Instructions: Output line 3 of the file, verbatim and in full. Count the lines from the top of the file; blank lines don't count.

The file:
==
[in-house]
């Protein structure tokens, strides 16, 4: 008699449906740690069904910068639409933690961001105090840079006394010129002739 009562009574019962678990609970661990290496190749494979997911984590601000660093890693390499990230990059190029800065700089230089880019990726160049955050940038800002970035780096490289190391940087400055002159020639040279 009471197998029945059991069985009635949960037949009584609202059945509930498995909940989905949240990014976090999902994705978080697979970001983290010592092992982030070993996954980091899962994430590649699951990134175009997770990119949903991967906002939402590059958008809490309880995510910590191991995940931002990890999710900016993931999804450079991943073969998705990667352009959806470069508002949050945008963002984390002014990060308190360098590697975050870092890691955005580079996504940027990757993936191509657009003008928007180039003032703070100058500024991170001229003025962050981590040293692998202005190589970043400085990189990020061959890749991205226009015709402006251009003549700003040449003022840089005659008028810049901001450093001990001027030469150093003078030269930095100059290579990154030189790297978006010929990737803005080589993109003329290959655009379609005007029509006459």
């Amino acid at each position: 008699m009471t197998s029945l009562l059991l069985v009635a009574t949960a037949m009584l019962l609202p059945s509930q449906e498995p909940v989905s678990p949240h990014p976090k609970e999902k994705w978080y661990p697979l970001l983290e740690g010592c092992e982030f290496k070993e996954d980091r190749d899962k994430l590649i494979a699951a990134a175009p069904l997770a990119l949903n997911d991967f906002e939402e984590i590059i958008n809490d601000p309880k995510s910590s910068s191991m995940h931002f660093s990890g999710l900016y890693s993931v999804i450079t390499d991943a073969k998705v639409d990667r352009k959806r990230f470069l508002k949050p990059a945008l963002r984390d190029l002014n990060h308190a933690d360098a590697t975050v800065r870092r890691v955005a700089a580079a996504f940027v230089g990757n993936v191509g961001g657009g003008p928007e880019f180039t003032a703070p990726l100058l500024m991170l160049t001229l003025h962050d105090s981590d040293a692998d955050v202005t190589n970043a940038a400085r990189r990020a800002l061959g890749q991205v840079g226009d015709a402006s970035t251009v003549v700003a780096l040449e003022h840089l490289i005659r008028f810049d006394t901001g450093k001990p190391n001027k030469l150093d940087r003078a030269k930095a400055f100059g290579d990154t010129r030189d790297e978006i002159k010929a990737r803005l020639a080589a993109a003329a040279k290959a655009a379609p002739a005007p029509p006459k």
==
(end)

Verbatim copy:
């Amino acid at each position: 008699m009471t197998s029945l009562l059991l069985v009635a009574t949960a037949m009584l019962l609202p059945s509930q449906e498995p909940v989905s678990p949240h990014p976090k609970e999902k994705w978080y661990p697979l970001l983290e740690g010592c092992e982030f290496k070993e996954d980091r190749d899962k994430l590649i494979a699951a990134a175009p069904l997770a990119l949903n997911d991967f906002e939402e984590i590059i958008n809490d601000p309880k995510s910590s910068s191991m995940h931002f660093s990890g999710l900016y890693s993931v999804i450079t390499d991943a073969k998705v639409d990667r352009k959806r990230f470069l508002k949050p990059a945008l963002r984390d190029l002014n990060h308190a933690d360098a590697t975050v800065r870092r890691v955005a700089a580079a996504f940027v230089g990757n993936v191509g961001g657009g003008p928007e880019f180039t003032a703070p990726l100058l500024m991170l160049t001229l003025h962050d105090s981590d040293a692998d955050v202005t190589n970043a940038a400085r990189r990020a800002l061959g890749q991205v840079g226009d015709a402006s970035t251009v003549v700003a780096l040449e003022h840089l490289i005659r008028f810049d006394t901001g450093k001990p190391n001027k030469l150093d940087r003078a030269k930095a400055f100059g290579d990154t010129r030189d790297e978006i002159k010929a990737r803005l020639a080589a993109a003329a040279k290959a655009a379609p002739a005007p029509p006459k």